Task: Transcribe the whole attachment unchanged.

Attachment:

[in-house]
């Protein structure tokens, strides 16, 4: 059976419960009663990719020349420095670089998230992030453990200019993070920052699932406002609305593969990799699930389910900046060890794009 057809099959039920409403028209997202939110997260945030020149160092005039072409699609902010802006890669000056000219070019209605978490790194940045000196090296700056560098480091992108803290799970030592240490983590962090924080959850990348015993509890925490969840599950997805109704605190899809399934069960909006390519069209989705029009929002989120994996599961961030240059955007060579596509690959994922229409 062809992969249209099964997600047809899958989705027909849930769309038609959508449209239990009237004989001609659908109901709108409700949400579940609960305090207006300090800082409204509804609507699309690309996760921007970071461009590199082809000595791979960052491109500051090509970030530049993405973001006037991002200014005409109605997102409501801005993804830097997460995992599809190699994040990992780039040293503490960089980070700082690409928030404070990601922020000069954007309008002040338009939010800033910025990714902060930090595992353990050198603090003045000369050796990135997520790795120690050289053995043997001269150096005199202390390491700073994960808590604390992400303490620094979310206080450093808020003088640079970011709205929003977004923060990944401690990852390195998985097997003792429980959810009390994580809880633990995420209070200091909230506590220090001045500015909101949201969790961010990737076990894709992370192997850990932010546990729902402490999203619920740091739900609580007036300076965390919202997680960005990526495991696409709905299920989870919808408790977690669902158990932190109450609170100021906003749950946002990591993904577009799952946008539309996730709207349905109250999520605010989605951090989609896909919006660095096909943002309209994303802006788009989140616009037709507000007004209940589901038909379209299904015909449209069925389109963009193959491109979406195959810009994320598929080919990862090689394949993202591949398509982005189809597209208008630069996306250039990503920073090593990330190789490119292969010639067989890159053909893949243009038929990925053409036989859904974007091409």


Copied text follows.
[in-house]
């Protein structure tokens, strides 16, 4: 059976419960009663990719020349420095670089998230992030453990200019993070920052699932406002609305593969990799699930389910900046060890794009 057809099959039920409403028209997202939110997260945030020149160092005039072409699609902010802006890669000056000219070019209605978490790194940045000196090296700056560098480091992108803290799970030592240490983590962090924080959850990348015993509890925490969840599950997805109704605190899809399934069960909006390519069209989705029009929002989120994996599961961030240059955007060579596509690959994922229409 062809992969249209099964997600047809899958989705027909849930769309038609959508449209239990009237004989001609659908109901709108409700949400579940609960305090207006300090800082409204509804609507699309690309996760921007970071461009590199082809000595791979960052491109500051090509970030530049993405973001006037991002200014005409109605997102409501801005993804830097997460995992599809190699994040990992780039040293503490960089980070700082690409928030404070990601922020000069954007309008002040338009939010800033910025990714902060930090595992353990050198603090003045000369050796990135997520790795120690050289053995043997001269150096005199202390390491700073994960808590604390992400303490620094979310206080450093808020003088640079970011709205929003977004923060990944401690990852390195998985097997003792429980959810009390994580809880633990995420209070200091909230506590220090001045500015909101949201969790961010990737076990894709992370192997850990932010546990729902402490999203619920740091739900609580007036300076965390919202997680960005990526495991696409709905299920989870919808408790977690669902158990932190109450609170100021906003749950946002990591993904577009799952946008539309996730709207349905109250999520605010989605951090989609896909919006660095096909943002309209994303802006788009989140616009037709507000007004209940589901038909379209299904015909449209069925389109963009193959491109979406195959810009994320598929080919990862090689394949993202591949398509982005189809597209208008630069996306250039990503920073090593990330190789490119292969010639067989890159053909893949243009038929990925053409036989859904974007091409």